In our previous related posts (Evolving the Start menu, Designing the Start screen, and Reflecting on your comments on the Start screen) we discussed the evolution of the Start menu and the reasoning behind the design. We also discussed how organizational mechanisms and search are powerful tools that make it easier to find and launch apps. As you install more and more apps, these tools become increasingly important. For the past several releases, searching from the Start menu has been established as the quickest way to find and launch apps, particularly for keyboard users.
When planning Windows 8, we wanted to make sure the efficiency and dexterity of the Windows 7 Start menu search was carried forward into the new Start screen. Before we dive into the details of the new experience, let’s take a quick look at the evolution of search from the Start menu, and how people are using it today.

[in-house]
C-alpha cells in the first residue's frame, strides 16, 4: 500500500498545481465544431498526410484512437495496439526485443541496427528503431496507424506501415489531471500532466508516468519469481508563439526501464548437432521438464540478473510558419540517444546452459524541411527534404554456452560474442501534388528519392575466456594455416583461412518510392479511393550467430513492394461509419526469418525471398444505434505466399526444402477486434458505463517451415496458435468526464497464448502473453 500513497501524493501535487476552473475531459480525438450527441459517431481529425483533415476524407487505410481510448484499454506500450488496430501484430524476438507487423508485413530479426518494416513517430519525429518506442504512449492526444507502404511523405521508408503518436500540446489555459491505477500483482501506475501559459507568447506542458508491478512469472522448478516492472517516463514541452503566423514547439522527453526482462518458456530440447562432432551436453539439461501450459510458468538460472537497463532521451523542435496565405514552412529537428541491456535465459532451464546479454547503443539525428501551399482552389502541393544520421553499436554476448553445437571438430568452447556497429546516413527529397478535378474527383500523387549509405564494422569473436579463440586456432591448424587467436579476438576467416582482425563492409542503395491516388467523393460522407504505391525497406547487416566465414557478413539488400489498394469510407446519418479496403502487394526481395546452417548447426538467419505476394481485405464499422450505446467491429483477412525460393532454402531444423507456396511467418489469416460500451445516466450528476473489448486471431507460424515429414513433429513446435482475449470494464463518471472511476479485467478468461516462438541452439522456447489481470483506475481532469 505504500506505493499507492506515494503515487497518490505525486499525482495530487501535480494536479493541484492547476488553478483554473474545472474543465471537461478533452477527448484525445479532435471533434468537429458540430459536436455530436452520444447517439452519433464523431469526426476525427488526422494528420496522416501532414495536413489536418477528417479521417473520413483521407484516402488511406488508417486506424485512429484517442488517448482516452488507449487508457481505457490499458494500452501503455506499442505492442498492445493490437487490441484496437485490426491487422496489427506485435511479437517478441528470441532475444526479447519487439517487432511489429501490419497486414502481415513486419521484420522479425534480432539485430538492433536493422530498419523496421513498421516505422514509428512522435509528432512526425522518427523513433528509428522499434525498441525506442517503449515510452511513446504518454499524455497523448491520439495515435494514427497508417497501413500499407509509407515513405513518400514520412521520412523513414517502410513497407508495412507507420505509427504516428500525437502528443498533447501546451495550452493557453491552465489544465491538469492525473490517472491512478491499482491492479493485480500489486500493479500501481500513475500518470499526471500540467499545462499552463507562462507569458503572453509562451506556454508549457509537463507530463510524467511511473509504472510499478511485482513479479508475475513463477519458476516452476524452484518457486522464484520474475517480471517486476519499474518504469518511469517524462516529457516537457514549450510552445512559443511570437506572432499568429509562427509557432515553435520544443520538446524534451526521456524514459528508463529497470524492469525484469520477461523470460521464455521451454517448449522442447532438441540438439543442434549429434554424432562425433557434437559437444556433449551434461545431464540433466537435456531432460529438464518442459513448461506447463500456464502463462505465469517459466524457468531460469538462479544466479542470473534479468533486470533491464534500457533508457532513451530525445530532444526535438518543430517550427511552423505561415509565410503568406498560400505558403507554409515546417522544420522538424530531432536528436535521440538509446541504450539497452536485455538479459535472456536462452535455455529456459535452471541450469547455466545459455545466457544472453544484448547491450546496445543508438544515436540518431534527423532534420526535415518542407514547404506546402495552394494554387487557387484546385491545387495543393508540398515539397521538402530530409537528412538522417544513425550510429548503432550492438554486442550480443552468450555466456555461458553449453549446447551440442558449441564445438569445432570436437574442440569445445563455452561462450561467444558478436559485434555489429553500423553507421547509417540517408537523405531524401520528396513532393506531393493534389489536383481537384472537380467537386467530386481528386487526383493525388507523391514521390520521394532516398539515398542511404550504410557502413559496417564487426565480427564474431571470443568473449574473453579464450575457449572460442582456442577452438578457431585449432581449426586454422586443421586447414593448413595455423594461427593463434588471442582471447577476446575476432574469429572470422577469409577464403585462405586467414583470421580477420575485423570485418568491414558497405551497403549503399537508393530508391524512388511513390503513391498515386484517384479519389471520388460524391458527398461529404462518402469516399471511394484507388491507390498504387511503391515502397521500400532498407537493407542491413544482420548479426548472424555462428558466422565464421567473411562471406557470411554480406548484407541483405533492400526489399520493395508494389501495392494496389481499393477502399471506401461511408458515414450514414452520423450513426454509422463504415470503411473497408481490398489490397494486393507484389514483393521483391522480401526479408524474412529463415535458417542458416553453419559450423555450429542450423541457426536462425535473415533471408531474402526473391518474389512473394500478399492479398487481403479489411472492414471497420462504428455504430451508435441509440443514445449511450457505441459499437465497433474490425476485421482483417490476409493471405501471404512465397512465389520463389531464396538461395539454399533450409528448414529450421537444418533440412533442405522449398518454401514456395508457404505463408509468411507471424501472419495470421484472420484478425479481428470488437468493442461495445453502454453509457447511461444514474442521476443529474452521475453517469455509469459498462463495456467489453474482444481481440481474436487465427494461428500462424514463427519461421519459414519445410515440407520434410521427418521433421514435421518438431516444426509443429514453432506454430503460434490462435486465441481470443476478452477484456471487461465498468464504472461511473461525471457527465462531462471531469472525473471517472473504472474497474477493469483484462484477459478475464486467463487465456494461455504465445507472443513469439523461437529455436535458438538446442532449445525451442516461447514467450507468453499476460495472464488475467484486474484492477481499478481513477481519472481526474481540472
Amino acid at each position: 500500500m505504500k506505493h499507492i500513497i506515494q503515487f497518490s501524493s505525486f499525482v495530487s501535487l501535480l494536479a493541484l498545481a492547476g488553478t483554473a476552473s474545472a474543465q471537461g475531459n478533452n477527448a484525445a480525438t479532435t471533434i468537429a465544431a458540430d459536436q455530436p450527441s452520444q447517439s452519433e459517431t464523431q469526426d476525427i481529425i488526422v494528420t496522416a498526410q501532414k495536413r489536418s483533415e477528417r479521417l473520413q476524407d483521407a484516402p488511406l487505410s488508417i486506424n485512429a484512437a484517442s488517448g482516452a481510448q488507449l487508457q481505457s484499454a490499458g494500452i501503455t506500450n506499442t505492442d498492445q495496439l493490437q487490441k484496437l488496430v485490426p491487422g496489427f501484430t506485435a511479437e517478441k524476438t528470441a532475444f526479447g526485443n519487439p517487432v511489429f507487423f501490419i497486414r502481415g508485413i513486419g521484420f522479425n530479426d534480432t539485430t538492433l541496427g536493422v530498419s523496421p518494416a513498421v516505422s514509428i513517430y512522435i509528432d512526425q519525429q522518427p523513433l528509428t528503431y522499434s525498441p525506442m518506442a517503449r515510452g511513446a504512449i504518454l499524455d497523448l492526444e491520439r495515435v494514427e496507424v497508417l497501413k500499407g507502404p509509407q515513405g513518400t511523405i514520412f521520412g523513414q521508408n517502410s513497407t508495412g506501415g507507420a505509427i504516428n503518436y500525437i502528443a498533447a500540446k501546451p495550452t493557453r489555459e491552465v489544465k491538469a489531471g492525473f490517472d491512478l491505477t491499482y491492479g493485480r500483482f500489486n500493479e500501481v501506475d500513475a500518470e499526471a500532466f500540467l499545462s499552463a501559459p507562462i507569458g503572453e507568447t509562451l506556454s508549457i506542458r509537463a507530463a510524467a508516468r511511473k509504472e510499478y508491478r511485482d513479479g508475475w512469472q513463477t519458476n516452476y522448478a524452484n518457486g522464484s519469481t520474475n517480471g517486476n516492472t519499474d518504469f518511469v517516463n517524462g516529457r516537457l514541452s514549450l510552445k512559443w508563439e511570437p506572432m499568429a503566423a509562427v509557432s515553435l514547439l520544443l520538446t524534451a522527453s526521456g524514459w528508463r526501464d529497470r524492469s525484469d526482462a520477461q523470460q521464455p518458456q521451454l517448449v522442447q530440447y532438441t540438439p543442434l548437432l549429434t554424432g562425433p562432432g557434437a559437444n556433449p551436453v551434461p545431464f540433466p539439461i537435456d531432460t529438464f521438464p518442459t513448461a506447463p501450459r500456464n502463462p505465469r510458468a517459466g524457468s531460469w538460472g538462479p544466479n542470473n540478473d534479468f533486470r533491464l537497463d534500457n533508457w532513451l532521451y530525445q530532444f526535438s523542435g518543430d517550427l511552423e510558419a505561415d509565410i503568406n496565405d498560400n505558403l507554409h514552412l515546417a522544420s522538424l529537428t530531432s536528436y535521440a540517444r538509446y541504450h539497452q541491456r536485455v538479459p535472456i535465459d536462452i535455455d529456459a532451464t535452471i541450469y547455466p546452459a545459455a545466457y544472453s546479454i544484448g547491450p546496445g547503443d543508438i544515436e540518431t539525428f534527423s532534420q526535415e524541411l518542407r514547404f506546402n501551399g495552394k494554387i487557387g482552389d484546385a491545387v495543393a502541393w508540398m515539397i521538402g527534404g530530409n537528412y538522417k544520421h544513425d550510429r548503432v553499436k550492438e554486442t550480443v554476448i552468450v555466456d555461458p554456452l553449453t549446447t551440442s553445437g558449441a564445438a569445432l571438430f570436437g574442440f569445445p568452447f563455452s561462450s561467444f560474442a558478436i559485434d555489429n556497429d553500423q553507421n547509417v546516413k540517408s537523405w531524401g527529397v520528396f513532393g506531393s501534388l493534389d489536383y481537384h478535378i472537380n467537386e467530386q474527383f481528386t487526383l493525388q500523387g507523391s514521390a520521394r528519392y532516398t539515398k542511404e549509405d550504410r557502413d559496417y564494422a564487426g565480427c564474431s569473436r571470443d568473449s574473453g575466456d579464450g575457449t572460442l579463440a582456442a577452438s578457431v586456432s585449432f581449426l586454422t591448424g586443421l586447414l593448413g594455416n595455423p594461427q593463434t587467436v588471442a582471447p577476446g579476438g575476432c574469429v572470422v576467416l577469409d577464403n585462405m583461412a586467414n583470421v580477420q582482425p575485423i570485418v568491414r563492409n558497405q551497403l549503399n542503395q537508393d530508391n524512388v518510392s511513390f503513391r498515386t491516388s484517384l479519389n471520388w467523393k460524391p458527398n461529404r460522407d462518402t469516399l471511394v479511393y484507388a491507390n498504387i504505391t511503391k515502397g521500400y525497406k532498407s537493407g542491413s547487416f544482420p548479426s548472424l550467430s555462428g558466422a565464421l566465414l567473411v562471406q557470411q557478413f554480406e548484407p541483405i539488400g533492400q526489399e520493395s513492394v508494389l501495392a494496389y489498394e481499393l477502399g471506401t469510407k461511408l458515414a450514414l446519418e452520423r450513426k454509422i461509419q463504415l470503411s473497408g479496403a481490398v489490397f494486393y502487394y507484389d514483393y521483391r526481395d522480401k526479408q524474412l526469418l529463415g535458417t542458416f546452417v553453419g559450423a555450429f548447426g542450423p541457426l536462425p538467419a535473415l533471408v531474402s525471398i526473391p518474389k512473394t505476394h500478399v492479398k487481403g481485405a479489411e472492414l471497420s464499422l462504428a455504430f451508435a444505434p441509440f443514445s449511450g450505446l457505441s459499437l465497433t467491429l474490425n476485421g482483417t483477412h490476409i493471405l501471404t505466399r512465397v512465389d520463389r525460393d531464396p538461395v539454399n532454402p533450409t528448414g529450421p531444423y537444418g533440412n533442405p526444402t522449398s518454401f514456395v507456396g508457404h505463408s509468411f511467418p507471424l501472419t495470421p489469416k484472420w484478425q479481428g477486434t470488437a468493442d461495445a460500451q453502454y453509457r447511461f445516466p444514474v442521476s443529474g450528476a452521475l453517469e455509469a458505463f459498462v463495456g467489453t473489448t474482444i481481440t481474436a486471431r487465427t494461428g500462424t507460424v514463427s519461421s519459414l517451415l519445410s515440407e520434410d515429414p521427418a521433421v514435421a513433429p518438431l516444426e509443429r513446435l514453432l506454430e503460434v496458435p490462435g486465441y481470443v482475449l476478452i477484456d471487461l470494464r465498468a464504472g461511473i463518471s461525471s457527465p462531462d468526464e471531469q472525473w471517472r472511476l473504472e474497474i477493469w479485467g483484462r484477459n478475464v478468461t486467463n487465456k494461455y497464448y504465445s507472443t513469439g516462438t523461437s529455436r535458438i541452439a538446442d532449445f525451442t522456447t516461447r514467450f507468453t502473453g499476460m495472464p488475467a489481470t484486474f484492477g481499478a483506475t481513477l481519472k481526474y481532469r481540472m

Evolution of searching from Start
The search box in the Start menu as we know it today first made its appearance in Windows Vista. It became easy for users to search for programs or apps, settings, and files on the desktop and in personal folders like Documents, Pictures, Music, and Videos. The search experience aggregated different types of results in one view with programs and settings combined in a single group. The results of a query displayed a small set of items in heuristically sized groups. You needed to click “See all results” to see the rest in Windows Explorer, which aggregated everything into one ungrouped and unsorted view.
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Source: Building Windows 8 Blog